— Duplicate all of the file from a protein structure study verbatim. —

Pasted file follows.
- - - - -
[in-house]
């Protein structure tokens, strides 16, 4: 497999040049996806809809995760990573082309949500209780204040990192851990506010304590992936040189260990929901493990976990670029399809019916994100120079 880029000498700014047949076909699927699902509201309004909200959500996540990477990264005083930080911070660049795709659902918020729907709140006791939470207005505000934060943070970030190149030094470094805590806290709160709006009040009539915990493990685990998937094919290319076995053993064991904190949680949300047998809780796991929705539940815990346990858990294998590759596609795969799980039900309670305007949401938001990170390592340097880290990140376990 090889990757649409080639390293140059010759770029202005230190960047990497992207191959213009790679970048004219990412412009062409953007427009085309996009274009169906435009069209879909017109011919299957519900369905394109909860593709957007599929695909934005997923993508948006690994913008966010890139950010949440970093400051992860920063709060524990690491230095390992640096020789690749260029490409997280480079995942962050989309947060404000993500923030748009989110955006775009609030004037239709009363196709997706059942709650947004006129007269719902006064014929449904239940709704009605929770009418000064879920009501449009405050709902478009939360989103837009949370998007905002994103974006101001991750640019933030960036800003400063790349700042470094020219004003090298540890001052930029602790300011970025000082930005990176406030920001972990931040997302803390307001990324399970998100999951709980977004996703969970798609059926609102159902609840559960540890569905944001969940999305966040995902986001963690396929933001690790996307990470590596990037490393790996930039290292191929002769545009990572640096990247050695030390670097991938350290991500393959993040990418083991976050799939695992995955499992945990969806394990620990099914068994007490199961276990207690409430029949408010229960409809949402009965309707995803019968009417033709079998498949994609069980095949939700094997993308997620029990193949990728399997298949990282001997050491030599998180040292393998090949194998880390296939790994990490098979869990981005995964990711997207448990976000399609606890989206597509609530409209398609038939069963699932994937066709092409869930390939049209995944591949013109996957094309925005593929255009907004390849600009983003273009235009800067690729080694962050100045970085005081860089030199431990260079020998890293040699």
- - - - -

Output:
[in-house]
């Protein structure tokens, strides 16, 4: 497999040049996806809809995760990573082309949500209780204040990192851990506010304590992936040189260990929901493990976990670029399809019916994100120079 880029000498700014047949076909699927699902509201309004909200959500996540990477990264005083930080911070660049795709659902918020729907709140006791939470207005505000934060943070970030190149030094470094805590806290709160709006009040009539915990493990685990998937094919290319076995053993064991904190949680949300047998809780796991929705539940815990346990858990294998590759596609795969799980039900309670305007949401938001990170390592340097880290990140376990 090889990757649409080639390293140059010759770029202005230190960047990497992207191959213009790679970048004219990412412009062409953007427009085309996009274009169906435009069209879909017109011919299957519900369905394109909860593709957007599929695909934005997923993508948006690994913008966010890139950010949440970093400051992860920063709060524990690491230095390992640096020789690749260029490409997280480079995942962050989309947060404000993500923030748009989110955006775009609030004037239709009363196709997706059942709650947004006129007269719902006064014929449904239940709704009605929770009418000064879920009501449009405050709902478009939360989103837009949370998007905002994103974006101001991750640019933030960036800003400063790349700042470094020219004003090298540890001052930029602790300011970025000082930005990176406030920001972990931040997302803390307001990324399970998100999951709980977004996703969970798609059926609102159902609840559960540890569905944001969940999305966040995902986001963690396929933001690790996307990470590596990037490393790996930039290292191929002769545009990572640096990247050695030390670097991938350290991500393959993040990418083991976050799939695992995955499992945990969806394990620990099914068994007490199961276990207690409430029949408010229960409809949402009965309707995803019968009417033709079998498949994609069980095949939700094997993308997620029990193949990728399997298949990282001997050491030599998180040292393998090949194998880390296939790994990490098979869990981005995964990711997207448990976000399609606890989206597509609530409209398609038939069963699932994937066709092409869930390939049209995944591949013109996957094309925005593929255009907004390849600009983003273009235009800067690729080694962050100045970085005081860089030199431990260079020998890293040699």